Whatever happened to the days when teachers were considered professionals, like doctors and lawyers?

4. The Real Frankenstein: Giovanni Aldini

Listen here.
On this special Halloween edition of ID the Future, John West shares the inspiration for Mary Shelley's Frankenstein.

In his book, Darwin Day in America, West examines the experiments that Italian scientist Giovanni Aldini conducted on human corpses. His gruesome experiments provided the inspiration for Frankenstein and foreshadowed the rise of a virulent strain of materialism that attempted to use science to reduce human beings to mere matter in motion.
Okay, Hallowe'en is over and we have mostly got the window soap message pranks and toilet paper pranks out of our lives, but West's book is much recommended by me. He really helped me understand how materialism came to be a dominant force in society.

5. Darwin's Predictions With Cornelius Hunter

Listen here:

On this episode of ID the Future, Cornelius Hunter is interviewed by Casey Luskin about his website, DarwinsPredictions.com , and his blog, Darwin's God:

Listen in as Dr. Hunter examines the evidence of evolution's failure as a theory and answers the objections evolutionists raise to his arguments.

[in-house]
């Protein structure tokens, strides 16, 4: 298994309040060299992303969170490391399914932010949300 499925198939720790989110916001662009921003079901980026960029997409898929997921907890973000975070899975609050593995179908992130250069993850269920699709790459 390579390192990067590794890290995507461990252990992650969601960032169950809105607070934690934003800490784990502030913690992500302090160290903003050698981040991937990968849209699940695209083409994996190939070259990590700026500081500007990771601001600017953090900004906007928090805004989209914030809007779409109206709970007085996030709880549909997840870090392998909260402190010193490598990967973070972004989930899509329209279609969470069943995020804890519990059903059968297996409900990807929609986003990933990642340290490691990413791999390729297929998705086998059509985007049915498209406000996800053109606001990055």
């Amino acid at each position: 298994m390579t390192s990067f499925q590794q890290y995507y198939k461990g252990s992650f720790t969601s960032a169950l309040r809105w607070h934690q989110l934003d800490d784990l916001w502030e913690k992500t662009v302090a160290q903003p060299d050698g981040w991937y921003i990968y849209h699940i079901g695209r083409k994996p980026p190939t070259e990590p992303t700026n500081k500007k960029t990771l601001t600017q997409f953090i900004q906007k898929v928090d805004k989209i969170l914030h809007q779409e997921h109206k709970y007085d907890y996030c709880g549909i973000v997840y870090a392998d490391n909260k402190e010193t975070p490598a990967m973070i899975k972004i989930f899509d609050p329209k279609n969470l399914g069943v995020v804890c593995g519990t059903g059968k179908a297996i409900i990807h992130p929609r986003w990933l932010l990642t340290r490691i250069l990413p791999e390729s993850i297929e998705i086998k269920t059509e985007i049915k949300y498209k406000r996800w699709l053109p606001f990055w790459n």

Well, which of Darwin's predictions ever did come true? I'd be interested to hear.

I don't know what's true, but I know what isn't. And I hate seeing Brit toff Darwin compared to refugee scientist Einstein or emancipator Abe Lincoln.

Find out why there is an intelligent design controversy:




5. Posted November 5, 2009


Darwinism and popular culture: A tour of the textbooks

Sometimes, when discussing the much misunderstood Scopes Trial, I have referred to the textbook from which Scopes was teaching, Hunter's Civic Biology, which seems to have been an amalgam of civics and biology, with a dose of eugenics thrown in, and smug assertions about "highest" or "lowest". Bad idea. Enough already with total subject confusion, ecological misunderstanding, and useless social conflict. Here's an interesting site where Ron Ladouceur gives us a tour of exotic textbooks of our storied past.

I am glad my own biology teachers focused on the cell theory of life, the germ theory of disease, and the life and times of the endangered ribbon snake (= ecology).

There is only so much students will take away when they graduate (if they do) , and you want it to be something they can make sense of in dealing with their own life and environment.


Find out why there is an intelligent design controversy: